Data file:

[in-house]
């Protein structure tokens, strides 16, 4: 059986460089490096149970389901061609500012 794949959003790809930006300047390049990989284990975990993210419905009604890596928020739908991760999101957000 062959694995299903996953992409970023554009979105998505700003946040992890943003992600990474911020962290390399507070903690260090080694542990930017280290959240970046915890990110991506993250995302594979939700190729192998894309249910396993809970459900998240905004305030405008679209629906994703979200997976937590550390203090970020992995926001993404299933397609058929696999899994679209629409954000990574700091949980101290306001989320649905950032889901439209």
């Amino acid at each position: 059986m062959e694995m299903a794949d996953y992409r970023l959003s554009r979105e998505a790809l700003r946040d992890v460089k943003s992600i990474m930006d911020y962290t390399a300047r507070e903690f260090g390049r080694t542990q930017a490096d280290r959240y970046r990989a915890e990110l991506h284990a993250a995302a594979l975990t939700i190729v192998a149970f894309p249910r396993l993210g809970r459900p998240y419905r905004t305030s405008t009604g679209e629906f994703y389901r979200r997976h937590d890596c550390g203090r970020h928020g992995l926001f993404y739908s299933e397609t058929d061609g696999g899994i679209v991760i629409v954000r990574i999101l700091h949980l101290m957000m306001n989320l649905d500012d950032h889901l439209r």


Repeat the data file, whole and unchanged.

[in-house]
């Protein structure tokens, strides 16, 4: 059986460089490096149970389901061609500012 794949959003790809930006300047390049990989284990975990993210419905009604890596928020739908991760999101957000 062959694995299903996953992409970023554009979105998505700003946040992890943003992600990474911020962290390399507070903690260090080694542990930017280290959240970046915890990110991506993250995302594979939700190729192998894309249910396993809970459900998240905004305030405008679209629906994703979200997976937590550390203090970020992995926001993404299933397609058929696999899994679209629409954000990574700091949980101290306001989320649905950032889901439209």
């Amino acid at each position: 059986m062959e694995m299903a794949d996953y992409r970023l959003s554009r979105e998505a790809l700003r946040d992890v460089k943003s992600i990474m930006d911020y962290t390399a300047r507070e903690f260090g390049r080694t542990q930017a490096d280290r959240y970046r990989a915890e990110l991506h284990a993250a995302a594979l975990t939700i190729v192998a149970f894309p249910r396993l993210g809970r459900p998240y419905r905004t305030s405008t009604g679209e629906f994703y389901r979200r997976h937590d890596c550390g203090r970020h928020g992995l926001f993404y739908s299933e397609t058929d061609g696999g899994i679209v991760i629409v954000r990574i999101l700091h949980l101290m957000m306001n989320l649905d500012d950032h889901l439209r």